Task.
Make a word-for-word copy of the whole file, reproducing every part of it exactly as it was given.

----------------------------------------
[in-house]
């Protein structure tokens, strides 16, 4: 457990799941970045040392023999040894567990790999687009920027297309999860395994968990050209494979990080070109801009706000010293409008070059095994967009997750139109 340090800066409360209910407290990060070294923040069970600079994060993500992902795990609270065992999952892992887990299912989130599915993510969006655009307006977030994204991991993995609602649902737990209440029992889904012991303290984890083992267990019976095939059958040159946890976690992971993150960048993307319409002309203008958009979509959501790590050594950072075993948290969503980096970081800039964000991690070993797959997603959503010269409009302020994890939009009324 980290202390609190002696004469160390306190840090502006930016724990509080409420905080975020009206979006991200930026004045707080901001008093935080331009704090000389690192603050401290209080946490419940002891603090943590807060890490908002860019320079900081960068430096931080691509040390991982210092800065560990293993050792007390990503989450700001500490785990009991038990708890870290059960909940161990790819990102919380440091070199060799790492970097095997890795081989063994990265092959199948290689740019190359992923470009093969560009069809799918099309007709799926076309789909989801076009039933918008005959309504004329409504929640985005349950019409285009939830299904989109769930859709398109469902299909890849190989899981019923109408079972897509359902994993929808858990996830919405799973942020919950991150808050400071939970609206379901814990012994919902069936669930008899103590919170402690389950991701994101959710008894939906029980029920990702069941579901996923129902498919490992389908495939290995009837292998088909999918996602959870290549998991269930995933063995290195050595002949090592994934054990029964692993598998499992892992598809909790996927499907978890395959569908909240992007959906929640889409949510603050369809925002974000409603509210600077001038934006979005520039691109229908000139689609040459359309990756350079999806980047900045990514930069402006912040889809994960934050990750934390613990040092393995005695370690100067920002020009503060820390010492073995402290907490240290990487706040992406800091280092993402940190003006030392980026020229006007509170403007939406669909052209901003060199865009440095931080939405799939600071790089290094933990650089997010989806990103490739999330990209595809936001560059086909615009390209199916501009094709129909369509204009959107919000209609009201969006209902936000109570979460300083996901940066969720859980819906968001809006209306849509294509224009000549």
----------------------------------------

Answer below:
[in-house]
């Protein structure tokens, strides 16, 4: 457990799941970045040392023999040894567990790999687009920027297309999860395994968990050209494979990080070109801009706000010293409008070059095994967009997750139109 340090800066409360209910407290990060070294923040069970600079994060993500992902795990609270065992999952892992887990299912989130599915993510969006655009307006977030994204991991993995609602649902737990209440029992889904012991303290984890083992267990019976095939059958040159946890976690992971993150960048993307319409002309203008958009979509959501790590050594950072075993948290969503980096970081800039964000991690070993797959997603959503010269409009302020994890939009009324 980290202390609190002696004469160390306190840090502006930016724990509080409420905080975020009206979006991200930026004045707080901001008093935080331009704090000389690192603050401290209080946490419940002891603090943590807060890490908002860019320079900081960068430096931080691509040390991982210092800065560990293993050792007390990503989450700001500490785990009991038990708890870290059960909940161990790819990102919380440091070199060799790492970097095997890795081989063994990265092959199948290689740019190359992923470009093969560009069809799918099309007709799926076309789909989801076009039933918008005959309504004329409504929640985005349950019409285009939830299904989109769930859709398109469902299909890849190989899981019923109408079972897509359902994993929808858990996830919405799973942020919950991150808050400071939970609206379901814990012994919902069936669930008899103590919170402690389950991701994101959710008894939906029980029920990702069941579901996923129902498919490992389908495939290995009837292998088909999918996602959870290549998991269930995933063995290195050595002949090592994934054990029964692993598998499992892992598809909790996927499907978890395959569908909240992007959906929640889409949510603050369809925002974000409603509210600077001038934006979005520039691109229908000139689609040459359309990756350079999806980047900045990514930069402006912040889809994960934050990750934390613990040092393995005695370690100067920002020009503060820390010492073995402290907490240290990487706040992406800091280092993402940190003006030392980026020229006007509170403007939406669909052209901003060199865009440095931080939405799939600071790089290094933990650089997010989806990103490739999330990209595809936001560059086909615009390209199916501009094709129909369509204009959107919000209609009201969006209902936000109570979460300083996901940066969720859980819906968001809006209306849509294509224009000549």